File systems are a topic no one really likes to talk about since they’re technically complicated and not really worth knowing about; as long as you can find your files and folders why should you care if the partition on your hard drive is using NTFS or FAT? With that out of the way, let’s talk Android. Before version 2.3 Gingerbread started shipping, the file system Google went with for their mobile operating system was called YAFFS, which stands for Yet Another Flash File System. The problem with YAFFS is that it’s single threaded, meaning all those new super smartphones expected to ship in 2011 that have powerful dual core processors would not be able to make file read/write performance shine under the old system. Now I know what you’re thinking. It’s a smartphone, why would I need to have insanely high performance levels when writing to a memory card? When you start putting 14 megapixel camera sensors inside your device, and have hardware that can enable 1080p video playback and recording, you start caring about how much speed you can squeeze out of those little flash storage chips soldered on the motherboard.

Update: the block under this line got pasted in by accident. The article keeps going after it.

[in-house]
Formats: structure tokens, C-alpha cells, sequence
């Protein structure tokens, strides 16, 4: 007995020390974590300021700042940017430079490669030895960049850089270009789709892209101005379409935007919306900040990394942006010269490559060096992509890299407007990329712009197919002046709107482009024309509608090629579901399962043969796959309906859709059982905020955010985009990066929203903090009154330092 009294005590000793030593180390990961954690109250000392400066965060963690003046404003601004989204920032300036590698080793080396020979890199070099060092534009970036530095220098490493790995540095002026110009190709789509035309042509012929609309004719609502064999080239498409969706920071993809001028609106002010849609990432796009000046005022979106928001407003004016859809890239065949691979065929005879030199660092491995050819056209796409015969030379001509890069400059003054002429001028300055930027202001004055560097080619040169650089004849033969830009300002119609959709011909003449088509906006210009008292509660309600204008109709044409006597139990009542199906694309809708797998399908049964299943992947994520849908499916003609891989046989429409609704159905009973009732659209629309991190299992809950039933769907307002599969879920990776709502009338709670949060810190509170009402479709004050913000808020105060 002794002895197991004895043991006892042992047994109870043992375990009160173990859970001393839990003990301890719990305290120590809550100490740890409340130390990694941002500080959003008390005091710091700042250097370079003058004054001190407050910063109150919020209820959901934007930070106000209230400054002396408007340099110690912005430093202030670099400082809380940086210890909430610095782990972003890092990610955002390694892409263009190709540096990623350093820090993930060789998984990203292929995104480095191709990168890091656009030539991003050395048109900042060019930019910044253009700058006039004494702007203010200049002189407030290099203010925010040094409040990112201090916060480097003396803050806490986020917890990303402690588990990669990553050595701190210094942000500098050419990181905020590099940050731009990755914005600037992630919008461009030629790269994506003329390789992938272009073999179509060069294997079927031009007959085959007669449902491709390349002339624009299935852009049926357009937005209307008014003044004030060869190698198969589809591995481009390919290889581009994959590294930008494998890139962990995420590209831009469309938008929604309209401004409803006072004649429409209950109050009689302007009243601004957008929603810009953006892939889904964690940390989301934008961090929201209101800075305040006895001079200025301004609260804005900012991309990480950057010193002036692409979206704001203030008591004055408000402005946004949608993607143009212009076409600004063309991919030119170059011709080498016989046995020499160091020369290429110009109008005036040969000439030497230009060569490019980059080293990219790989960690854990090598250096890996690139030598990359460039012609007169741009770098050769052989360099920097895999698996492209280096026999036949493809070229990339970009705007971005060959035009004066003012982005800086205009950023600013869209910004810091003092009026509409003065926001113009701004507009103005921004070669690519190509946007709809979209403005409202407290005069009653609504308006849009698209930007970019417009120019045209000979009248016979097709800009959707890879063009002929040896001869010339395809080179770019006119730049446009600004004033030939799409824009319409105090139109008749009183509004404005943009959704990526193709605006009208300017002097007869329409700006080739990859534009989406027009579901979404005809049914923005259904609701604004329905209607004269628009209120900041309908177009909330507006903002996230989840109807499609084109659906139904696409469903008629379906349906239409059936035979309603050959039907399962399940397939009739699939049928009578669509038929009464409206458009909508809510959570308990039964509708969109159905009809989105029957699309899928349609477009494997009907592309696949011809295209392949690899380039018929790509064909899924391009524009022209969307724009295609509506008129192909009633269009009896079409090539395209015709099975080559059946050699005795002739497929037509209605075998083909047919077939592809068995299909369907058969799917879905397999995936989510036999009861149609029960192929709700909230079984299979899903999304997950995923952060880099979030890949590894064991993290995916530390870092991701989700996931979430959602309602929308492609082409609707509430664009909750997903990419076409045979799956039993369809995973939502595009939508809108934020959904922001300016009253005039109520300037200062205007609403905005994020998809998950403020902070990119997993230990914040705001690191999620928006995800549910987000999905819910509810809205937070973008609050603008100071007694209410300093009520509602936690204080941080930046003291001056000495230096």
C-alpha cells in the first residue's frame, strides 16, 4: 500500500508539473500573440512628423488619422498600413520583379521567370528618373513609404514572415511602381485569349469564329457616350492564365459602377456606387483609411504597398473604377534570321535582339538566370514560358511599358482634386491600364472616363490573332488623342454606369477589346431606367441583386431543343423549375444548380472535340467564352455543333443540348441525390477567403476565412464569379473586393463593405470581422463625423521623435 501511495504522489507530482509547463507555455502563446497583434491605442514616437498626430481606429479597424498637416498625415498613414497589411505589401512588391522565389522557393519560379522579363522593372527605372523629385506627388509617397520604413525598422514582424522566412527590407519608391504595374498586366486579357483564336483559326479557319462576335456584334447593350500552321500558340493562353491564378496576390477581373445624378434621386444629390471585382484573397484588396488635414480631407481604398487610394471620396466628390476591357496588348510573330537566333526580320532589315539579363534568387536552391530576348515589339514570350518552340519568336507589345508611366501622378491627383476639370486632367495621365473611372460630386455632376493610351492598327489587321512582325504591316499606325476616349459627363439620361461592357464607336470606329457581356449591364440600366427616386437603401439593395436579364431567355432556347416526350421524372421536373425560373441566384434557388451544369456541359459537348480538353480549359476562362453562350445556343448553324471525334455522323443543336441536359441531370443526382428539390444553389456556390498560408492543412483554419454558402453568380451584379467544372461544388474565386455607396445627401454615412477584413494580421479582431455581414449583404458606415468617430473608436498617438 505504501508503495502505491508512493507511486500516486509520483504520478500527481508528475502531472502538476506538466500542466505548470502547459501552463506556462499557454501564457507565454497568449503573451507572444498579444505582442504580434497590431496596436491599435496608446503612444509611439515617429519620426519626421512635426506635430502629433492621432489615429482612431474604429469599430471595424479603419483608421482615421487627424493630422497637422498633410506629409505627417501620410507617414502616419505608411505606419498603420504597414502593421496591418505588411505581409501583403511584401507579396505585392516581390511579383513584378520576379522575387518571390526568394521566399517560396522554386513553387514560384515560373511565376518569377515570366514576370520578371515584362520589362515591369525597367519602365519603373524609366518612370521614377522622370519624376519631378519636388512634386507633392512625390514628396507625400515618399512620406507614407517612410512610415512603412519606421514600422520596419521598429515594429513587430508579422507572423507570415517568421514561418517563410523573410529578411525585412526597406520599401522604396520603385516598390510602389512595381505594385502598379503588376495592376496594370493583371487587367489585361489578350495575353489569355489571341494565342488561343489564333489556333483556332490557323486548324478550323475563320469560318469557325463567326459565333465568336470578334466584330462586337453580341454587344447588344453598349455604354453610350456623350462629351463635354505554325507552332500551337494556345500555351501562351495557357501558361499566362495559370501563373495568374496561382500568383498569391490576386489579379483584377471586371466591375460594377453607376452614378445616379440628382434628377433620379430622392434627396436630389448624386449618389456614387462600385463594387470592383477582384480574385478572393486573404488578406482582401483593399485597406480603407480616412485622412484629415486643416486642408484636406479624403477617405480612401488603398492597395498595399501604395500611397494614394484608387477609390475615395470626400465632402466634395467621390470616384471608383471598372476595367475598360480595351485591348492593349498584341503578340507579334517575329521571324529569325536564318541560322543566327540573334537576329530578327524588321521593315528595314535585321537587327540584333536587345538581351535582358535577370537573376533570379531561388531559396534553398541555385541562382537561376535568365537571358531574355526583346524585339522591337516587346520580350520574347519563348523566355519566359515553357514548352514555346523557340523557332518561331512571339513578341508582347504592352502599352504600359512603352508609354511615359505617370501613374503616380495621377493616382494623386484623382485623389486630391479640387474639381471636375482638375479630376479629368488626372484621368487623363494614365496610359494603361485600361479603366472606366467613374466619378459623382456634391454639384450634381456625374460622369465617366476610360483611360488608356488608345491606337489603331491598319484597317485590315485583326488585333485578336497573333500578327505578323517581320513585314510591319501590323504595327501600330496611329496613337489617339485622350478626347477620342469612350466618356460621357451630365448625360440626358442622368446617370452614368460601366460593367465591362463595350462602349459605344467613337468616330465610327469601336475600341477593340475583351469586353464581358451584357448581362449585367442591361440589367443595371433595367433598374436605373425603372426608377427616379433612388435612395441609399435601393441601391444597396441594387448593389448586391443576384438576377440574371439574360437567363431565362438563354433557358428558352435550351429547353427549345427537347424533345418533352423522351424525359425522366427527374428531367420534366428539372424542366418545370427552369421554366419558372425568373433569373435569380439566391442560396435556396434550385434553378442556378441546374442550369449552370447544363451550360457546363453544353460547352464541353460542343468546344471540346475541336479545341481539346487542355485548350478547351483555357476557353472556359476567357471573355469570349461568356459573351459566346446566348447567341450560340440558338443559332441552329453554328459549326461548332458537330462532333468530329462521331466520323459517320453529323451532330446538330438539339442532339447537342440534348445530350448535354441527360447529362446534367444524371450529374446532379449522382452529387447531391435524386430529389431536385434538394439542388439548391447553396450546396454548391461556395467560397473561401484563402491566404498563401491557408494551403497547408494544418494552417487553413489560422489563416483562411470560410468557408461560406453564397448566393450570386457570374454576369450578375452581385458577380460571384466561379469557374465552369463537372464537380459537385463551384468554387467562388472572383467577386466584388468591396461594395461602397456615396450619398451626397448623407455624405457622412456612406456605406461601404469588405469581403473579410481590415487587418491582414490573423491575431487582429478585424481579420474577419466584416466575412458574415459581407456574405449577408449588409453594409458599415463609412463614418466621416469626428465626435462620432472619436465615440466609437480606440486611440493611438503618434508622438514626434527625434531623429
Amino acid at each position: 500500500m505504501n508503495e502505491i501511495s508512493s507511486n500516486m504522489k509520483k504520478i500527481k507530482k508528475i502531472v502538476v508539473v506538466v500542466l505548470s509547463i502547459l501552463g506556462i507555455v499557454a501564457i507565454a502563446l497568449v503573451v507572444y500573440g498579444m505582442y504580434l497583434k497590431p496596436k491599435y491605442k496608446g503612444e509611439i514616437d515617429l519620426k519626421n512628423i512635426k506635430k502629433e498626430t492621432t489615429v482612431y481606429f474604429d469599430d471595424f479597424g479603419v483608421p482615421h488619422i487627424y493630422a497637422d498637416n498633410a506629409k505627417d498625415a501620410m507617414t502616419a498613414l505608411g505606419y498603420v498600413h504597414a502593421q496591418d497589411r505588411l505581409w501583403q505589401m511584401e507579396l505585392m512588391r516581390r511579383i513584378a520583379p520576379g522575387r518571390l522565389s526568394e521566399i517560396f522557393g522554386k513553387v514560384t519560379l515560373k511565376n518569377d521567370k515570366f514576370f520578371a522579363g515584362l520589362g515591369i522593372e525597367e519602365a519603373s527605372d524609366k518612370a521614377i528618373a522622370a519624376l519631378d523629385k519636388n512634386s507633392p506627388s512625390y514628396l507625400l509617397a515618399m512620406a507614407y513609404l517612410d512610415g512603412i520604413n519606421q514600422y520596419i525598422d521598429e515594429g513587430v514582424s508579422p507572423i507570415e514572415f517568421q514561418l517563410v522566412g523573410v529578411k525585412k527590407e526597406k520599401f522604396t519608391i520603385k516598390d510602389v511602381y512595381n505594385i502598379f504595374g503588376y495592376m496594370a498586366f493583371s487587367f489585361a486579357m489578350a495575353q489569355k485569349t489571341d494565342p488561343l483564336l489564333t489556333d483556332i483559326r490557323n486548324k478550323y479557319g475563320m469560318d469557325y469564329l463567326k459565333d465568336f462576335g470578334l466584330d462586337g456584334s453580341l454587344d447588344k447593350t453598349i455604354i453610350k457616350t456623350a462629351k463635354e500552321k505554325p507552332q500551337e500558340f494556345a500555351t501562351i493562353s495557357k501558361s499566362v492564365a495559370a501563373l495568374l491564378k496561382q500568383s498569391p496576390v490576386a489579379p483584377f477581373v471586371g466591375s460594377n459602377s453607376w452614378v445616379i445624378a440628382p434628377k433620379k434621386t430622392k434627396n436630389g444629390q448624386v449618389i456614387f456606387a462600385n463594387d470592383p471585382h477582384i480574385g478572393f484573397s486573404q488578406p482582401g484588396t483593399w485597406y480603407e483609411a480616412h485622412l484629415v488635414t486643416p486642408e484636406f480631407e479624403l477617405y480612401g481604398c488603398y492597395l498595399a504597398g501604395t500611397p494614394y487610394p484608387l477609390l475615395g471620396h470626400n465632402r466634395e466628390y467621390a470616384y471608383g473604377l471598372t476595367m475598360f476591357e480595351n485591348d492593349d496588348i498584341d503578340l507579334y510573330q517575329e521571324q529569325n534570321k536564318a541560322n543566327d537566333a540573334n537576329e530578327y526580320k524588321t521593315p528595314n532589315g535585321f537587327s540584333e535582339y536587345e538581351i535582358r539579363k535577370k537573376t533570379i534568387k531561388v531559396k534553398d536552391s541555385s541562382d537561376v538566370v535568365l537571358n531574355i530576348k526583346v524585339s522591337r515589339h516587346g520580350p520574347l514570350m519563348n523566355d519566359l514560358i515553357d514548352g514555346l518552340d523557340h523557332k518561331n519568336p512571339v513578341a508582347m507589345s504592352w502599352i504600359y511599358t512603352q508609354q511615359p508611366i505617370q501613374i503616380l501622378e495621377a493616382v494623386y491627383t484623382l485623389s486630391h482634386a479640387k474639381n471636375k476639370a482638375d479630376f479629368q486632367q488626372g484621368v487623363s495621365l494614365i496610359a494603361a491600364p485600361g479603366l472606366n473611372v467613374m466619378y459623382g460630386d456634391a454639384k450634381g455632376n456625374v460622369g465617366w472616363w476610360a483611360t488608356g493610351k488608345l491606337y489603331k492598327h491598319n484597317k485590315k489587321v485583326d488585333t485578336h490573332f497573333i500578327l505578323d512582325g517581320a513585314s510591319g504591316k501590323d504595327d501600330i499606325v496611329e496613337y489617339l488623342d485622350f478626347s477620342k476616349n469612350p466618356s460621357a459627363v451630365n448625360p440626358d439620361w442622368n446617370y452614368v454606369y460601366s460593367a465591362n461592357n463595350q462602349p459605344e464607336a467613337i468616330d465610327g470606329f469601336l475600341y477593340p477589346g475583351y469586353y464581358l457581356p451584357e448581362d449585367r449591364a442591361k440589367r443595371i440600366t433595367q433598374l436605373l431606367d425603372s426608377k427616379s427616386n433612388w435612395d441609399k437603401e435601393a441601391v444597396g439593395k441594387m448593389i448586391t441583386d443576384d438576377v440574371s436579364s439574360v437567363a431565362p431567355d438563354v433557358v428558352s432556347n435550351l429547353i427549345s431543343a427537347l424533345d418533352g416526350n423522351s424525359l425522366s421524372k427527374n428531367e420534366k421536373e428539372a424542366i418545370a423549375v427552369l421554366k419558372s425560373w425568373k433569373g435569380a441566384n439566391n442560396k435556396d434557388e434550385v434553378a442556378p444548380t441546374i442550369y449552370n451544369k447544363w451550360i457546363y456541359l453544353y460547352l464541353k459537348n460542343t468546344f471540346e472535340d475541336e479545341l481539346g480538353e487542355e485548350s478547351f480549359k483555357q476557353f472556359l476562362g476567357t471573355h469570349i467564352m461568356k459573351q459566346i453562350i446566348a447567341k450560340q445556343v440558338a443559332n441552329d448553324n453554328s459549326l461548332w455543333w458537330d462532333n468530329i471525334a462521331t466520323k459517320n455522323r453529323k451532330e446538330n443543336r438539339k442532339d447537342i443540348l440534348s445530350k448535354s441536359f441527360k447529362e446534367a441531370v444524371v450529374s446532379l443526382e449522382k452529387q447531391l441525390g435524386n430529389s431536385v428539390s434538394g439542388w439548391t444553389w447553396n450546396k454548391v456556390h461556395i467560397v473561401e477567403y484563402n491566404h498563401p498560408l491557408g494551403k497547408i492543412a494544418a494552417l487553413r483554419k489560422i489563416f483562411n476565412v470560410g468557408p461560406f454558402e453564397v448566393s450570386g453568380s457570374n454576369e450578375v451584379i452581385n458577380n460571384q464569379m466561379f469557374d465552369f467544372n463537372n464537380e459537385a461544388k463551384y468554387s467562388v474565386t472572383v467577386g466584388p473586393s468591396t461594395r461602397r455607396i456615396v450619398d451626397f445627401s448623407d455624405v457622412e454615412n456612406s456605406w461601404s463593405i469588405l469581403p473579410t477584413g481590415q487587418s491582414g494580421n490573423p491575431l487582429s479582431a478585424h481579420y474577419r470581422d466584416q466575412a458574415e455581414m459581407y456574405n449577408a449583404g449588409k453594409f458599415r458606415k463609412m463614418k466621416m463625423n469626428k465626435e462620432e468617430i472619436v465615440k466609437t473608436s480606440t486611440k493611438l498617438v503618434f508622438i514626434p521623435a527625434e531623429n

Another reason Google switched to ext4 was the improved handling of data loss. Why data gets lost is itself a complicated topic and I’ll defer you to this article on LWN.net, but the gist of the situation is that the Linux operating system manipulates so many files that some of those said files are not written to permanent memory. In the event of a power loss, or an unexpected system crash, your data is gone. That’s going to go away now, the data loss that is, not your Android phone rebooting because you installed beta software.
Open source software geeks are jumping in their chairs right now, but people like you, me, and your mother, really couldn’t care less. That being said, anything to help make our lives easier and reduce stress is always a good thing.